|Index||6 reviews in total|
As this three-episode story begins, English TV producer Peter Ingram
(Kenneth More) is preparing the next group of stories in his
long-running series, "An Englishman's Castle." A nostalgic wartime
series, it tells the story of a British family living through the
"Phony War" and the "Lightning War" (blitzkrieg) of the first year of
World War II, with the fall of Poland, the fall of France ... and the
fall of Britain ... to Nazi Germany... 38 years ago.
The series is a popular part of British television. The German Gestapo's watchdogs do not mind it: they approve of patriotic sentiment, so long as it does not turn anti-German. And Ingram has played this game for a very long time, all of his adult life. He is prepared to continue playing it. Until the day comes when the British Resistance approaches him for help...
I liked the basic story itself, but I especially liked the depiction of the "show within a show". The series's musical signature was a stately orchestral "Lilibulero", giving it the same "sound" as the long-running series "Upstairs, Downstairs" -- which also depicted life during a time of turbulent change in Britain. ("Lilibulero" also happens to be the musical signature of the real-world World Service radio program that is broadcast by the BBC, the British production company that aired this television show.) It was interesting to see how an "Upstairs, Downstairs"-like show might have looked if Britain had not continued to win European wars in the 20th century.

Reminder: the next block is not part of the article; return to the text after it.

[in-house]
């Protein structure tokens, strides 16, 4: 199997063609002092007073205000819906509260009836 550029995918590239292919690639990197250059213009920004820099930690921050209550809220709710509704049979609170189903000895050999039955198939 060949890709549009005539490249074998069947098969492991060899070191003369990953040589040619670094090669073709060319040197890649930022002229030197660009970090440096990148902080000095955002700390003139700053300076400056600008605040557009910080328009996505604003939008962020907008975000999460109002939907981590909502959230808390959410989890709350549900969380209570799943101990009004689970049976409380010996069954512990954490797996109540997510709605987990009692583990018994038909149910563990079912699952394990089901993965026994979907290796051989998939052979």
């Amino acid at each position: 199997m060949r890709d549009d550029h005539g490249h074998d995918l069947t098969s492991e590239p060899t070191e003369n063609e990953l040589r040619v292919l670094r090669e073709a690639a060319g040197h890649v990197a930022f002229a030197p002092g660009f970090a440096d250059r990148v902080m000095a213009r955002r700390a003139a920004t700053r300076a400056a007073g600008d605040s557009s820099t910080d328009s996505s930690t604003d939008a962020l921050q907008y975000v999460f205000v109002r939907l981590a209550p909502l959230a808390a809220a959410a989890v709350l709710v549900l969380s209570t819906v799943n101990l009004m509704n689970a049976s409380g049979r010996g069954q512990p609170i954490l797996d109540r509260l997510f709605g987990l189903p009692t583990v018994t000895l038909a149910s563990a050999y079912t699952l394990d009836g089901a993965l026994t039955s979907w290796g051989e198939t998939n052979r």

One especially striking moment took place during the first rehearsal of an upcoming episode of the series. Ingram was basing the series on his own life during those years ... and in his own life his older brother was in the British military and was killed. The TV character corresponding to his brother was very popular with the British audience, and the actor playing him expected to have a cozy, secure job for quite a few more seasons. When Ingram passed out the next week's script and the cast seated around the large table read through them, everyone was stunned when they learned that in this episode that very popular character was killed. Truly killed ... not the "he's missing and presumed dead" "killed" that soap operas sometimes use to bring a character back on a whim. Killed-dead.
The entire cast protested. The actor protested, of course, but the others protested out of sympathy for him. This was more than simply a role, they argued, it was his livelihood, his income. How could you, in effect, sack him, when he had done nothing wrong ... when he had done nothing to deserve this cruel treatment? But Ingram's brother had done nothing to deserve being killed, either. Yet he died ... and so, Ingram explained, the time had come for this character to die.